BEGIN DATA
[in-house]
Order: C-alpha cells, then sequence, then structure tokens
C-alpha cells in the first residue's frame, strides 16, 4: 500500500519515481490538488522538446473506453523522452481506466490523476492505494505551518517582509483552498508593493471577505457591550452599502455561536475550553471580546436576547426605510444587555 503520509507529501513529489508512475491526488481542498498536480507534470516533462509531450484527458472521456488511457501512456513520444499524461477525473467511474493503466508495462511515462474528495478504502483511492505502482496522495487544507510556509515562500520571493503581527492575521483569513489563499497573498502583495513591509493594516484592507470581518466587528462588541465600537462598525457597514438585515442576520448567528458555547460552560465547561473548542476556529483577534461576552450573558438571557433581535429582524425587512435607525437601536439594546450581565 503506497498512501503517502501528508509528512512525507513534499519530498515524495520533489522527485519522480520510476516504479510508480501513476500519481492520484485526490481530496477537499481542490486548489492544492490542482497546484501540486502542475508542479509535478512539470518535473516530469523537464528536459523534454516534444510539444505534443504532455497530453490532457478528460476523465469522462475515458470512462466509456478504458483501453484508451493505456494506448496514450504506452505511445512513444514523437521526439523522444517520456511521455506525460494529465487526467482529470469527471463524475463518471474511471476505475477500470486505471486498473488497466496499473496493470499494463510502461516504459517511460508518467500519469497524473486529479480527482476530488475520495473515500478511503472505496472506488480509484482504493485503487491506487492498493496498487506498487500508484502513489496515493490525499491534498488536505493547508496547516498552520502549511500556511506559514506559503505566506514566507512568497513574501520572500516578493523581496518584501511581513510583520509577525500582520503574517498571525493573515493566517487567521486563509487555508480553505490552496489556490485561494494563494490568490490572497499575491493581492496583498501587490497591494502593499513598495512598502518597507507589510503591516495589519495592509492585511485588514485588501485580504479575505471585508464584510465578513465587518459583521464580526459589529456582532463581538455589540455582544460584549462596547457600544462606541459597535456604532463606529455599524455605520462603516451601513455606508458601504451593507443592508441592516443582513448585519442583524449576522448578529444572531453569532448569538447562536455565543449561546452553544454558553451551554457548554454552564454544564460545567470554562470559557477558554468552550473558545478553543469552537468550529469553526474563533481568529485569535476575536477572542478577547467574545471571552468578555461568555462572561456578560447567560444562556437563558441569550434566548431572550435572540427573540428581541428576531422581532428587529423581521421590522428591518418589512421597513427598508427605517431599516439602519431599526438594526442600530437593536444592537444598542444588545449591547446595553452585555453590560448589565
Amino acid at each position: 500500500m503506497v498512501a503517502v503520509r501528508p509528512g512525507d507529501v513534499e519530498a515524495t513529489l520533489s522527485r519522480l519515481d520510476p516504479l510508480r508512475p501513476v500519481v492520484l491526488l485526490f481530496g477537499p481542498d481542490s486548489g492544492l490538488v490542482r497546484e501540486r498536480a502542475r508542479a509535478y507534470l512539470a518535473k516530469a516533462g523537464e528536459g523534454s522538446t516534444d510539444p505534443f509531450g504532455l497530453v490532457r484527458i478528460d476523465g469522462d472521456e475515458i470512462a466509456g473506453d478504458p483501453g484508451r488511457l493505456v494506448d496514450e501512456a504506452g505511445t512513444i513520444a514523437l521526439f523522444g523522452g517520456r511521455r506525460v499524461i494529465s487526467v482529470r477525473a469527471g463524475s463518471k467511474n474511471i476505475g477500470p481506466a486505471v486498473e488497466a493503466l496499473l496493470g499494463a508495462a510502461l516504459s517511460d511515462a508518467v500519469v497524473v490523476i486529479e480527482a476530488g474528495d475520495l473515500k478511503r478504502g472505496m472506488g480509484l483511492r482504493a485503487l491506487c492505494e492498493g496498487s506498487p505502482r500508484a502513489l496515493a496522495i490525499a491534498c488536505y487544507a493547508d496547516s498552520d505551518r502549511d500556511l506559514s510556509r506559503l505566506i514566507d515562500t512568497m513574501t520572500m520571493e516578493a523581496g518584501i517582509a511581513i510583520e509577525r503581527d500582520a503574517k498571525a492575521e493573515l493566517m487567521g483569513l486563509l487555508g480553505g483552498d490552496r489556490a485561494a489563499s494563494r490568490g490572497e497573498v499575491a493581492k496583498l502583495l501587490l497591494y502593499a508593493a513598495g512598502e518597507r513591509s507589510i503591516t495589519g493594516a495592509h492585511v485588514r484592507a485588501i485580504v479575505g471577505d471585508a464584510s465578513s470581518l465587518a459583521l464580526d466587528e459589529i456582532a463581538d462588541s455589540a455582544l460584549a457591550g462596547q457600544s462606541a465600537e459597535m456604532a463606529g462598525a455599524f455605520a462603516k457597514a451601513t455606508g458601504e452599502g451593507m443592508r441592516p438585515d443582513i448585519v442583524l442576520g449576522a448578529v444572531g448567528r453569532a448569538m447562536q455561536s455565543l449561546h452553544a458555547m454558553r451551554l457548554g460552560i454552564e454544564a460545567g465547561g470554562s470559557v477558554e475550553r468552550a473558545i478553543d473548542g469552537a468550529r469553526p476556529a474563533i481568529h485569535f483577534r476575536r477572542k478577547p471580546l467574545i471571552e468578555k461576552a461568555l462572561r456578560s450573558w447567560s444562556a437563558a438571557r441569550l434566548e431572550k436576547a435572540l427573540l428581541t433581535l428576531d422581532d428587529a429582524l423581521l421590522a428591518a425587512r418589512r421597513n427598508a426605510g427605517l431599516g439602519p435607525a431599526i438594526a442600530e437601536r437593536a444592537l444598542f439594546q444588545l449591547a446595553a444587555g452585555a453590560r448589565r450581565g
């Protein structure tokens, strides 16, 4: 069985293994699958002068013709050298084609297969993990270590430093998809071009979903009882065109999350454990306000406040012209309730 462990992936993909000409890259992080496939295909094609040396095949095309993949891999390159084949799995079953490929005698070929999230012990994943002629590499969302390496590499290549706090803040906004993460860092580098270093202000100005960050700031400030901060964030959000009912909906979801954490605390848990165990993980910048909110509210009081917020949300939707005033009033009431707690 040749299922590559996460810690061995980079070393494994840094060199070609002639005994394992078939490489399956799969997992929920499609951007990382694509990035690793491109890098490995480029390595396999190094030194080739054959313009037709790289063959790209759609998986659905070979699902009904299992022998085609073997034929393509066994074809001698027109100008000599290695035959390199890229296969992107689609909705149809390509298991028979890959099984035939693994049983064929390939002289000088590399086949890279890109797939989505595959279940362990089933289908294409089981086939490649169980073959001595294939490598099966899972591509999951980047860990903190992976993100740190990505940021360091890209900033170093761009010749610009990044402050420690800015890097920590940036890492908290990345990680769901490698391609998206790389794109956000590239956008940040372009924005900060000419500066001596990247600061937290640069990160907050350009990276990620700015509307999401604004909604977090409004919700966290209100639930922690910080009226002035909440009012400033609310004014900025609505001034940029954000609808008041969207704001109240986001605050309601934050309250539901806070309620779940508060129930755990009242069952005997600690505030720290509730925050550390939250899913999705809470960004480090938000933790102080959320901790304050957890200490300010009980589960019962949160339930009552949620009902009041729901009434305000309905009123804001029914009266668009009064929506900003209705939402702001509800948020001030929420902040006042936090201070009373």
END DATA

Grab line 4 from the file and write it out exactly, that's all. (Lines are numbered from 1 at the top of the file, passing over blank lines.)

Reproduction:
Amino acid at each position: 500500500m503506497v498512501a503517502v503520509r501528508p509528512g512525507d507529501v513534499e519530498a515524495t513529489l520533489s522527485r519522480l519515481d520510476p516504479l510508480r508512475p501513476v500519481v492520484l491526488l485526490f481530496g477537499p481542498d481542490s486548489g492544492l490538488v490542482r497546484e501540486r498536480a502542475r508542479a509535478y507534470l512539470a518535473k516530469a516533462g523537464e528536459g523534454s522538446t516534444d510539444p505534443f509531450g504532455l497530453v490532457r484527458i478528460d476523465g469522462d472521456e475515458i470512462a466509456g473506453d478504458p483501453g484508451r488511457l493505456v494506448d496514450e501512456a504506452g505511445t512513444i513520444a514523437l521526439f523522444g523522452g517520456r511521455r506525460v499524461i494529465s487526467v482529470r477525473a469527471g463524475s463518471k467511474n474511471i476505475g477500470p481506466a486505471v486498473e488497466a493503466l496499473l496493470g499494463a508495462a510502461l516504459s517511460d511515462a508518467v500519469v497524473v490523476i486529479e480527482a476530488g474528495d475520495l473515500k478511503r478504502g472505496m472506488g480509484l483511492r482504493a485503487l491506487c492505494e492498493g496498487s506498487p505502482r500508484a502513489l496515493a496522495i490525499a491534498c488536505y487544507a493547508d496547516s498552520d505551518r502549511d500556511l506559514s510556509r506559503l505566506i514566507d515562500t512568497m513574501t520572500m520571493e516578493a523581496g518584501i517582509a511581513i510583520e509577525r503581527d500582520a503574517k498571525a492575521e493573515l493566517m487567521g483569513l486563509l487555508g480553505g483552498d490552496r489556490a485561494a489563499s494563494r490568490g490572497e497573498v499575491a493581492k496583498l502583495l501587490l497591494y502593499a508593493a513598495g512598502e518597507r513591509s507589510i503591516t495589519g493594516a495592509h492585511v485588514r484592507a485588501i485580504v479575505g471577505d471585508a464584510s465578513s470581518l465587518a459583521l464580526d466587528e459589529i456582532a463581538d462588541s455589540a455582544l460584549a457591550g462596547q457600544s462606541a465600537e459597535m456604532a463606529g462598525a455599524f455605520a462603516k457597514a451601513t455606508g458601504e452599502g451593507m443592508r441592516p438585515d443582513i448585519v442583524l442576520g449576522a448578529v444572531g448567528r453569532a448569538m447562536q455561536s455565543l449561546h452553544a458555547m454558553r451551554l457548554g460552560i454552564e454544564a460545567g465547561g470554562s470559557v477558554e475550553r468552550a473558545i478553543d473548542g469552537a468550529r469553526p476556529a474563533i481568529h485569535f483577534r476575536r477572542k478577547p471580546l467574545i471571552e468578555k461576552a461568555l462572561r456578560s450573558w447567560s444562556a437563558a438571557r441569550l434566548e431572550k436576547a435572540l427573540l428581541t433581535l428576531d422581532d428587529a429582524l423581521l421590522a428591518a425587512r418589512r421597513n427598508a426605510g427605517l431599516g439602519p435607525a431599526i438594526a442600530e437601536r437593536a444592537l444598542f439594546q444588545l449591547a446595553a444587555g452585555a453590560r448589565r450581565g